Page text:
At the outbreak of war in 1939, the British asked Australia for help and it was, over time, given willingly and in quantity but one of its earliest contributions was to send, with some misgivings, five destroyers to join the Royal Navy fleet in the Mediterranean.
The five were HMAS Stuart, Vampire, Vendetta, Voyager and Waterhen; they were old, small ships with engines that were on their last legs right from the start. The crews were able to joke about their dilapidated state but Josef Goebbels, when he heard about them, sneeringly labelled them ‘a load of scrap iron’. In the same defiant spirit as the Rats of Tobruk adopted their nom de guerre from the Nazis’ propaganda, the five ships happily and proudly called themselves the Scrap Iron Flotilla.
Scrap iron or not, the flotilla was involved constantly and closely in all the operations of the Mediterranean fleet. They escorted troop and supply convoys, hunted submarines, engaged in bombardment of targets on shore in support of Allied land campaigns and participated in large fleet engagements, notably the Battle of Matapan. They were involved in the rescue of the Australian and allied troops following the withdrawal from Greece and Crete and in the constant, dangerous resupply convoys to the besieged Tobruk.
Their principal enemies were the navies and air forces of Italy and Germany but they also faced extreme weather; icy winds and mountainous seas or filthy sandstorms from North Africa which reduced visibility and fouled every part of the ship. Living conditions on the ships were terrible; cramped and stinking sleeping quarters, inadequate washing facilities and poor and unvarying rations.
Mike Carlton has captured this story in a work which bears all the hallmarks of a detailed, thoroughly researched and scholarly history but is also a narrative of an exciting adventure, a memoir of the thoughts and feelings of many of the participants and a thoughtful analysis of the strategies and decisions affecting the campaign.
The book contains evidence of detailed, meticulous research into the ships and the various specifications of their equipment and weaponry. There is also sound research into the strategies, plans and orders they received and the way in which operations were conducted; there is a good balance between the higher-level objectives and strategies and the operational and tactical involvement of the Australian ships. The author has supplied three maps that are most helpful in understanding the environment and the key places of interest. There is a map of the Mediterranean, a more detailed map of the Eastern Mediterranean where most of the action took place and, very helpfully, a map illustrating the progress of the battles of Cape Matapan and Cape Spada.
Especially interesting, however, is the detailed information the author is able to supply about the people involved. His focus is not just on senior commanders and ship’s captains but also on many of the junior officers, the engineers and the ordinary seamen, stokers and signallers. His extensive use of quotations from diaries, letters and published memoirs provides valuable insights into not just what the crews were doing but into how they felt and how they interpreted and expressed their experience. Perhaps surprisingly, there is also a wealth of biographical information on the Italian and German commanders and pilots against whom the flotilla was fighting. This was presented at the stages of the narrative when they were engaged with one of the Australian ships and provided a view of the battle from both sides. These personal and mostly contemporaneous observations add a welcome richness to the narrative. Further richness is added through the extensive array of photographs showing all the ships as well as many of the key personalities and places of interest.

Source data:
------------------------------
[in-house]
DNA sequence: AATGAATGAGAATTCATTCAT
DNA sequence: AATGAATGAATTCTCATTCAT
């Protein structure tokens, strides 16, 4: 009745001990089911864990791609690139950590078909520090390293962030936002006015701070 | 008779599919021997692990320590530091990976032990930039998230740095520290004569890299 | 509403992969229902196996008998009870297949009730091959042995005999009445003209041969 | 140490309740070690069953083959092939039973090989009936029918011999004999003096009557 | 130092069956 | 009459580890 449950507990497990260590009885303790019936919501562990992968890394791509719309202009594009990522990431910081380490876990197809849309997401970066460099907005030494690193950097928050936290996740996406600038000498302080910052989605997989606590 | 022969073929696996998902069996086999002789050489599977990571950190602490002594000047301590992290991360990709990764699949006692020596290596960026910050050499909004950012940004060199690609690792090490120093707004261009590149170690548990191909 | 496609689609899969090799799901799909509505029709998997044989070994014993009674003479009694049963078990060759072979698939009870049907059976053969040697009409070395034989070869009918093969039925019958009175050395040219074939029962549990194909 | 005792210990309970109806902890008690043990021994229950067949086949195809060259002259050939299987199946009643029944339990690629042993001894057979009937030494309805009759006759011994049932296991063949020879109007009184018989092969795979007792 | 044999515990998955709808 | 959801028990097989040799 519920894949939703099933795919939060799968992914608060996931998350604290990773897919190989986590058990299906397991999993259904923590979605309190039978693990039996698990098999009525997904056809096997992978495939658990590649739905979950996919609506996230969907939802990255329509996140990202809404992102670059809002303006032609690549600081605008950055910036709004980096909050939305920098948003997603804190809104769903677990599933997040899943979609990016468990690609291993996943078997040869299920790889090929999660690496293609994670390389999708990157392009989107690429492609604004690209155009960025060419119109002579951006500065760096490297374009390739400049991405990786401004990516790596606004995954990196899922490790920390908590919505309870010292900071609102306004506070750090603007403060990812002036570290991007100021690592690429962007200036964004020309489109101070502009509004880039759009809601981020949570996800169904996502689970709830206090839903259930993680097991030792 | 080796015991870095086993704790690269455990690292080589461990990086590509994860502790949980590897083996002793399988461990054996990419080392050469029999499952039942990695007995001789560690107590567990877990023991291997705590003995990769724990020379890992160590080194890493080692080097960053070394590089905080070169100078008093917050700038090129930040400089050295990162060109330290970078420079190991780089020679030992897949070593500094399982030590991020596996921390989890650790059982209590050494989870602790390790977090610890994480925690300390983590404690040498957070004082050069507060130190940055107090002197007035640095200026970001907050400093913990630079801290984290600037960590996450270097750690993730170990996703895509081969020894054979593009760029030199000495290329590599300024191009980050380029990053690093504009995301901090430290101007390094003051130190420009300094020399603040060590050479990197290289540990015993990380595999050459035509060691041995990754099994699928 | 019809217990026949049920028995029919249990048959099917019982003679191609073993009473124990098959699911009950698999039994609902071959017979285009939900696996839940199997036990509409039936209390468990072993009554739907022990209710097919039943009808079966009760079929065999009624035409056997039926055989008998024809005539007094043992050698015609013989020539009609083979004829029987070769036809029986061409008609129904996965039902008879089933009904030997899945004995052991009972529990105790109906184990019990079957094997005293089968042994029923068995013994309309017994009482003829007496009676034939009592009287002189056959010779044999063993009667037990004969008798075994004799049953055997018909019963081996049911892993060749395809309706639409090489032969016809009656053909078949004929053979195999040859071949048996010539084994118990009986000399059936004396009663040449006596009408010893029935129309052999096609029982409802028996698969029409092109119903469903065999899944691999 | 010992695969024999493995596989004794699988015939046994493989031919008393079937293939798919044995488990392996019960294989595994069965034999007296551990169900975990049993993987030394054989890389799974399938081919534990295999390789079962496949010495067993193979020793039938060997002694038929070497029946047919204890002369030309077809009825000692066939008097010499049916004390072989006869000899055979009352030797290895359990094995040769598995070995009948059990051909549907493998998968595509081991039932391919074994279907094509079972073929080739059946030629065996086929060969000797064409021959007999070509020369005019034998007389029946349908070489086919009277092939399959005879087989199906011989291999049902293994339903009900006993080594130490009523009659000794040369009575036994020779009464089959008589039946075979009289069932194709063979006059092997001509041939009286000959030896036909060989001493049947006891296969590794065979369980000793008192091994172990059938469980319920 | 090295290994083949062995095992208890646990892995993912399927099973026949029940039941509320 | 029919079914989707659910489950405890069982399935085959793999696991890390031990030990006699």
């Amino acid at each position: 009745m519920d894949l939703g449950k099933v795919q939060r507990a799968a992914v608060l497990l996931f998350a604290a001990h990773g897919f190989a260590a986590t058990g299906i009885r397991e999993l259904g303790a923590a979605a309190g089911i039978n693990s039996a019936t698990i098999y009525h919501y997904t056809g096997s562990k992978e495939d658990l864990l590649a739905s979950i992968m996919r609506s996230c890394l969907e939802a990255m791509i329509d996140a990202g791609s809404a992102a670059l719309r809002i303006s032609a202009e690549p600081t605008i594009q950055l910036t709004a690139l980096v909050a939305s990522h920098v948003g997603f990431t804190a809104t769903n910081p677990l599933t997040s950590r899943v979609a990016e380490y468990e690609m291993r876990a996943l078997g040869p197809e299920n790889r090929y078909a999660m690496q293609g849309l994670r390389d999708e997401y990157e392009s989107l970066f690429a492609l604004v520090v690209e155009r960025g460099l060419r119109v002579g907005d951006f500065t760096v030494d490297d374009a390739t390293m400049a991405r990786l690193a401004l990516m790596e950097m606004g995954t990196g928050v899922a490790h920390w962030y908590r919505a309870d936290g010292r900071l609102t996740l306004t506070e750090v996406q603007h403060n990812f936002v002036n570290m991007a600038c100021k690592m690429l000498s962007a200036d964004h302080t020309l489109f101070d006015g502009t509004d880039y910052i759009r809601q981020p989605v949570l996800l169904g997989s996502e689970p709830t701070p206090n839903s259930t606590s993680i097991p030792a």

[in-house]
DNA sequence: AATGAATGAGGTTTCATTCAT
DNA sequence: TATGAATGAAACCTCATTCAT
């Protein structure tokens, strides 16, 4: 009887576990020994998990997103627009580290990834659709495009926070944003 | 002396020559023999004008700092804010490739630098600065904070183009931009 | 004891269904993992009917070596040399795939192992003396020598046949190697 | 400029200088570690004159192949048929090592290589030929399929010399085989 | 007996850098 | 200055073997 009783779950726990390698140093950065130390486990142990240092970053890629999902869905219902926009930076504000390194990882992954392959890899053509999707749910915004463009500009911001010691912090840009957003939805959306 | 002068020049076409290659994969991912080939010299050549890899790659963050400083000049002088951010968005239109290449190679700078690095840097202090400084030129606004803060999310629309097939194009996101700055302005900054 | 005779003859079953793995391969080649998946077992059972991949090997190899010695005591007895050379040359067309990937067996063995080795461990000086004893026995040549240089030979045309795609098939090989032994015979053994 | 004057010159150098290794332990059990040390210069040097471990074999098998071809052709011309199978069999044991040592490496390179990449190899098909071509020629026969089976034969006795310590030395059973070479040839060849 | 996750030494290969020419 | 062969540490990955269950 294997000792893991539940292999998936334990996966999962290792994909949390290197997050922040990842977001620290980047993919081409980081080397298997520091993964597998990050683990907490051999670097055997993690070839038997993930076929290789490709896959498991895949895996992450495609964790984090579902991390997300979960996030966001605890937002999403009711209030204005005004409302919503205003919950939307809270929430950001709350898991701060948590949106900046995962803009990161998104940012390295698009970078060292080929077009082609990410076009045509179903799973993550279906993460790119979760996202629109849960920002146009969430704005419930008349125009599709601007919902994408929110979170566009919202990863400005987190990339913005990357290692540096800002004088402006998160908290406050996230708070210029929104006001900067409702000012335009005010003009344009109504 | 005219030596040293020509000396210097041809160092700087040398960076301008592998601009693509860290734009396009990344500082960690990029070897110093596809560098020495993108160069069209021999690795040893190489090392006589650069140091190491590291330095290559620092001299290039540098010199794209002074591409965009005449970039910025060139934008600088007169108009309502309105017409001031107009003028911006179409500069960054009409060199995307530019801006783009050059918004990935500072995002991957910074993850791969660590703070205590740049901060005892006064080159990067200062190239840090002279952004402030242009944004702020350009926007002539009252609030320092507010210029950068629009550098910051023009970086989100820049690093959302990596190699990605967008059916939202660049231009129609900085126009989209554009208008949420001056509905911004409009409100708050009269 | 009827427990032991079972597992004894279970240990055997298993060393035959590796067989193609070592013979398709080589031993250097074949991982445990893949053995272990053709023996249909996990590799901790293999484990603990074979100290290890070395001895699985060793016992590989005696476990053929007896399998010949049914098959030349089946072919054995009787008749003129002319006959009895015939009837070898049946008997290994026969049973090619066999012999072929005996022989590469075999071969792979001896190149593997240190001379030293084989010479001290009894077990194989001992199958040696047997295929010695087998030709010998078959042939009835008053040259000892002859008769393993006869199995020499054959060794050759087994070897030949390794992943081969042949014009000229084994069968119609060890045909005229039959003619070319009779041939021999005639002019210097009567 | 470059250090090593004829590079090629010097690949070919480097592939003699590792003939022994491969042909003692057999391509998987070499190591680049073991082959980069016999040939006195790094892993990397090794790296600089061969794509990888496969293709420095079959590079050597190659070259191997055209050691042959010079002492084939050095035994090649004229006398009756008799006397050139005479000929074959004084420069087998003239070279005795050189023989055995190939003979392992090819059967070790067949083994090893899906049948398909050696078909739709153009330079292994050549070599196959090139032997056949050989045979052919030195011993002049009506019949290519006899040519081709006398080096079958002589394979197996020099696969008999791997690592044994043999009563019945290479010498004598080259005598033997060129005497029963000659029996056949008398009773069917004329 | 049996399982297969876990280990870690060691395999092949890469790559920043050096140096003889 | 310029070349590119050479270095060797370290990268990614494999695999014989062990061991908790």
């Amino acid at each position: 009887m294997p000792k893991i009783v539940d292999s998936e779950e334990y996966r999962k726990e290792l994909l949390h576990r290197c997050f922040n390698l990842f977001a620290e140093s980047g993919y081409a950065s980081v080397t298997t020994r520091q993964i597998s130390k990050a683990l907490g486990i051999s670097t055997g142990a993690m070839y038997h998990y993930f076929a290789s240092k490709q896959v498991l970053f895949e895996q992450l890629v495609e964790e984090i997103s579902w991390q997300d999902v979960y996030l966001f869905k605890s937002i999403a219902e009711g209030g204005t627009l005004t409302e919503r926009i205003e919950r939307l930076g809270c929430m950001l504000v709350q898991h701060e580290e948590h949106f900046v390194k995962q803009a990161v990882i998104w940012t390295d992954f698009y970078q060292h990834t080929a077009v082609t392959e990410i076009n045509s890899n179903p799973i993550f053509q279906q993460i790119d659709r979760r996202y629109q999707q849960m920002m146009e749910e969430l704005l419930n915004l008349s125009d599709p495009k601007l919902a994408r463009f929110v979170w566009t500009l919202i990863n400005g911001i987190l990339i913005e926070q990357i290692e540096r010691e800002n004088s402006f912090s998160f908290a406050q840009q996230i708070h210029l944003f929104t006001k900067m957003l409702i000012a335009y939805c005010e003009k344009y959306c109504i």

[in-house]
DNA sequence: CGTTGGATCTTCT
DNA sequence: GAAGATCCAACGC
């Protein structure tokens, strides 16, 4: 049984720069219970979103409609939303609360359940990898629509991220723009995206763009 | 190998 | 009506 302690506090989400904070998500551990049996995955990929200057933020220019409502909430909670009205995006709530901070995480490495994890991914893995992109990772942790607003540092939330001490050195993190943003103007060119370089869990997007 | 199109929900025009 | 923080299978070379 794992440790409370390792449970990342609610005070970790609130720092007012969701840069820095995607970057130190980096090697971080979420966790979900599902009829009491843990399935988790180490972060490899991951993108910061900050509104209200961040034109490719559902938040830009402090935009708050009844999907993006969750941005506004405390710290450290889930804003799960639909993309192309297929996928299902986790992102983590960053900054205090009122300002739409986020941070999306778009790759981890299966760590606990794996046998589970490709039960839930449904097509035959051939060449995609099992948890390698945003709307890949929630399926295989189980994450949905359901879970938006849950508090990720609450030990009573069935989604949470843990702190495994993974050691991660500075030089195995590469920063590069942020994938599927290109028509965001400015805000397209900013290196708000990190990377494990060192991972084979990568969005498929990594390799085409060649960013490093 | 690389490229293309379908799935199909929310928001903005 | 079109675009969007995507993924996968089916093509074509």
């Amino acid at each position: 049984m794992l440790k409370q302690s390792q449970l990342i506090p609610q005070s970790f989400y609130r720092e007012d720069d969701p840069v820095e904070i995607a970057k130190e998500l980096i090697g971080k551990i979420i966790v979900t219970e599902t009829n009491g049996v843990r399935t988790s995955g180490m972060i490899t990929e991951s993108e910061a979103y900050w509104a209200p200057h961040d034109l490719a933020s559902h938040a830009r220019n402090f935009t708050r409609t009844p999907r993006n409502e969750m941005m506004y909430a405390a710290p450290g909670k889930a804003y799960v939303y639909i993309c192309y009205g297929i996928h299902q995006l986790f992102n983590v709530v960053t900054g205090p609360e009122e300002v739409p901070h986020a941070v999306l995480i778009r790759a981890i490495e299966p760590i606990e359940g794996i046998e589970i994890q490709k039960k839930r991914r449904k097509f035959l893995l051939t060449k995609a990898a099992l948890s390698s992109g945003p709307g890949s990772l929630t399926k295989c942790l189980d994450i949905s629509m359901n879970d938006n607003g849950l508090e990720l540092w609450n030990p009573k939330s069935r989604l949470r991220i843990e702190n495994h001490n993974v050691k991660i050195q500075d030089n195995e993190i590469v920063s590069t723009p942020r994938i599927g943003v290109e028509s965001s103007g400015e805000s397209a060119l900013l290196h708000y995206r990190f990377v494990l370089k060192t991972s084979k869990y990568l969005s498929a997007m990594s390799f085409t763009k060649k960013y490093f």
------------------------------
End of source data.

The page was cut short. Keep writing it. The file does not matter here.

On the matter of research, it is clear, in fact explicit, from the endnotes and bibliography that a wealth of material has been sourced from Wikipedia. Carlton notes that this is a ‘vast and invaluable resource, although occasionally its facts have to be cross checked’. It is not immediately apparent from the endnotes that cross checking has occurred.
A minor distraction from the main themes is the way in which the author wears his political heart on his sleeve. Carlton is well known as a journalist of the left but it detracts from the scholarly tone, and indeed from the adventure narrative, when, for instance, he describes the Australian Prime Minister, R. G. Menzies, who was visiting the Middle East, in terms dripping with scorn. There are justified criticisms to be made of any and all leaders, and especially in the tumult and uncertainty of war, but these are best made in terms of policies, actions and outcomes without personal animus.
This is a valuable contribution to Australian naval history because of its wide scope, detailed narrative and analysis and the excellent balance of the strategic and the personal. It will be of use to the naval history student and perhaps even more so to the general reader who wishes to have important aspects of Australian history presented in a compelling, interesting and well-informed style.
Reviewed for MHHV by Lieutenant Colonel (R) Michael Buckridge RFD MA MBA Vice-President MHHV
Contact Michael Buckridge about this article.